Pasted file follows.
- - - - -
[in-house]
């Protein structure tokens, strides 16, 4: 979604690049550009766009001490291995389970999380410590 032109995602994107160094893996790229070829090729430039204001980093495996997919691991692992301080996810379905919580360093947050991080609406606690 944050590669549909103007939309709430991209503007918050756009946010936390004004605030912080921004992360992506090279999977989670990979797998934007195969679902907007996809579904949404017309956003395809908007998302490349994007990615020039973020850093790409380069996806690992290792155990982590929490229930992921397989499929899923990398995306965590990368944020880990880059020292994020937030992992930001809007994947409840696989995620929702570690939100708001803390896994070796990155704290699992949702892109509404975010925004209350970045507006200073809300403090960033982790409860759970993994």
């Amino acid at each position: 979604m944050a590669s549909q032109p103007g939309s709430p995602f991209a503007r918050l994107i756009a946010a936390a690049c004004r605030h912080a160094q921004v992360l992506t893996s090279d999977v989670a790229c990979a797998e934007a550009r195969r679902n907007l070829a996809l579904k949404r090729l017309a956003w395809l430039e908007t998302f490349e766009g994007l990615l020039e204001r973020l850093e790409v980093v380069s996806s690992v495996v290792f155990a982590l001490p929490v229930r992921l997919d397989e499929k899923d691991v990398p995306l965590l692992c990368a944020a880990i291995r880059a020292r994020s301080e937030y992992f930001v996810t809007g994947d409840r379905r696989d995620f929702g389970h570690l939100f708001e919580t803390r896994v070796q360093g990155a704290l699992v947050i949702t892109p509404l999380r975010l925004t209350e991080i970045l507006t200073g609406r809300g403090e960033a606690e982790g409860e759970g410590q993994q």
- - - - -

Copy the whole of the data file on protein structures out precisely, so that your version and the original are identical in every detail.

[in-house]
């Protein structure tokens, strides 16, 4: 979604690049550009766009001490291995389970999380410590 032109995602994107160094893996790229070829090729430039204001980093495996997919691991692992301080996810379905919580360093947050991080609406606690 944050590669549909103007939309709430991209503007918050756009946010936390004004605030912080921004992360992506090279999977989670990979797998934007195969679902907007996809579904949404017309956003395809908007998302490349994007990615020039973020850093790409380069996806690992290792155990982590929490229930992921397989499929899923990398995306965590990368944020880990880059020292994020937030992992930001809007994947409840696989995620929702570690939100708001803390896994070796990155704290699992949702892109509404975010925004209350970045507006200073809300403090960033982790409860759970993994």
């Amino acid at each position: 979604m944050a590669s549909q032109p103007g939309s709430p995602f991209a503007r918050l994107i756009a946010a936390a690049c004004r605030h912080a160094q921004v992360l992506t893996s090279d999977v989670a790229c990979a797998e934007a550009r195969r679902n907007l070829a996809l579904k949404r090729l017309a956003w395809l430039e908007t998302f490349e766009g994007l990615l020039e204001r973020l850093e790409v980093v380069s996806s690992v495996v290792f155990a982590l001490p929490v229930r992921l997919d397989e499929k899923d691991v990398p995306l965590l692992c990368a944020a880990i291995r880059a020292r994020s301080e937030y992992f930001v996810t809007g994947d409840r379905r696989d995620f929702g389970h570690l939100f708001e919580t803390r896994v070796q360093g990155a704290l699992v947050i949702t892109p509404l999380r975010l925004t209350e991080i970045l507006t200073g609406r809300g403090e960033a606690e982790g409860e759970g410590q993994q």